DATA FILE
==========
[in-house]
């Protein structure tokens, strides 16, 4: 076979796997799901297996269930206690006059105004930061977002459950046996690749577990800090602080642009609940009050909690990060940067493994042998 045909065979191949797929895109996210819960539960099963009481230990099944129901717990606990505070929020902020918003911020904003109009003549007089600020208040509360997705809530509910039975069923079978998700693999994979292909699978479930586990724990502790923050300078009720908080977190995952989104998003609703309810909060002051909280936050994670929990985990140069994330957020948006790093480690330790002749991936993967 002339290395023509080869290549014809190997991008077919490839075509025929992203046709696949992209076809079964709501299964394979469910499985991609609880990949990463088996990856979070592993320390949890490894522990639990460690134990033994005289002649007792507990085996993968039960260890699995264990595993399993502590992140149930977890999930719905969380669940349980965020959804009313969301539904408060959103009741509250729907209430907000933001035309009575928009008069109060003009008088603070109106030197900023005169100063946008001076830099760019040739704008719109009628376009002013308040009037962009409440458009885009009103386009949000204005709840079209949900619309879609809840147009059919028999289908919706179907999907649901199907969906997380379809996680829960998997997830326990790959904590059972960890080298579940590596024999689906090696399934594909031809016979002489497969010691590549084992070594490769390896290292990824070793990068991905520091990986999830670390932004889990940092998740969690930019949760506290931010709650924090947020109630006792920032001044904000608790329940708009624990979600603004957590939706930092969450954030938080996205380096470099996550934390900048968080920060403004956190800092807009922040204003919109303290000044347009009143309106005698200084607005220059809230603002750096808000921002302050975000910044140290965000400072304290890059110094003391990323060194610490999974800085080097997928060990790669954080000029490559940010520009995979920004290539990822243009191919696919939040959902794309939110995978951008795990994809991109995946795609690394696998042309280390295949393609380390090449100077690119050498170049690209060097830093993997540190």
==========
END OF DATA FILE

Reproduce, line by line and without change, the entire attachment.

[in-house]
């Protein structure tokens, strides 16, 4: 076979796997799901297996269930206690006059105004930061977002459950046996690749577990800090602080642009609940009050909690990060940067493994042998 045909065979191949797929895109996210819960539960099963009481230990099944129901717990606990505070929020902020918003911020904003109009003549007089600020208040509360997705809530509910039975069923079978998700693999994979292909699978479930586990724990502790923050300078009720908080977190995952989104998003609703309810909060002051909280936050994670929990985990140069994330957020948006790093480690330790002749991936993967 002339290395023509080869290549014809190997991008077919490839075509025929992203046709696949992209076809079964709501299964394979469910499985991609609880990949990463088996990856979070592993320390949890490894522990639990460690134990033994005289002649007792507990085996993968039960260890699995264990595993399993502590992140149930977890999930719905969380669940349980965020959804009313969301539904408060959103009741509250729907209430907000933001035309009575928009008069109060003009008088603070109106030197900023005169100063946008001076830099760019040739704008719109009628376009002013308040009037962009409440458009885009009103386009949000204005709840079209949900619309879609809840147009059919028999289908919706179907999907649901199907969906997380379809996680829960998997997830326990790959904590059972960890080298579940590596024999689906090696399934594909031809016979002489497969010691590549084992070594490769390896290292990824070793990068991905520091990986999830670390932004889990940092998740969690930019949760506290931010709650924090947020109630006792920032001044904000608790329940708009624990979600603004957590939706930092969450954030938080996205380096470099996550934390900048968080920060403004956190800092807009922040204003919109303290000044347009009143309106005698200084607005220059809230603002750096808000921002302050975000910044140290965000400072304290890059110094003391990323060194610490999974800085080097997928060990790669954080000029490559940010520009995979920004290539990822243009191919696919939040959902794309939110995978951008795990994809991109995946795609690394696998042309280390295949393609380390090449100077690119050498170049690209060097830093993997540190």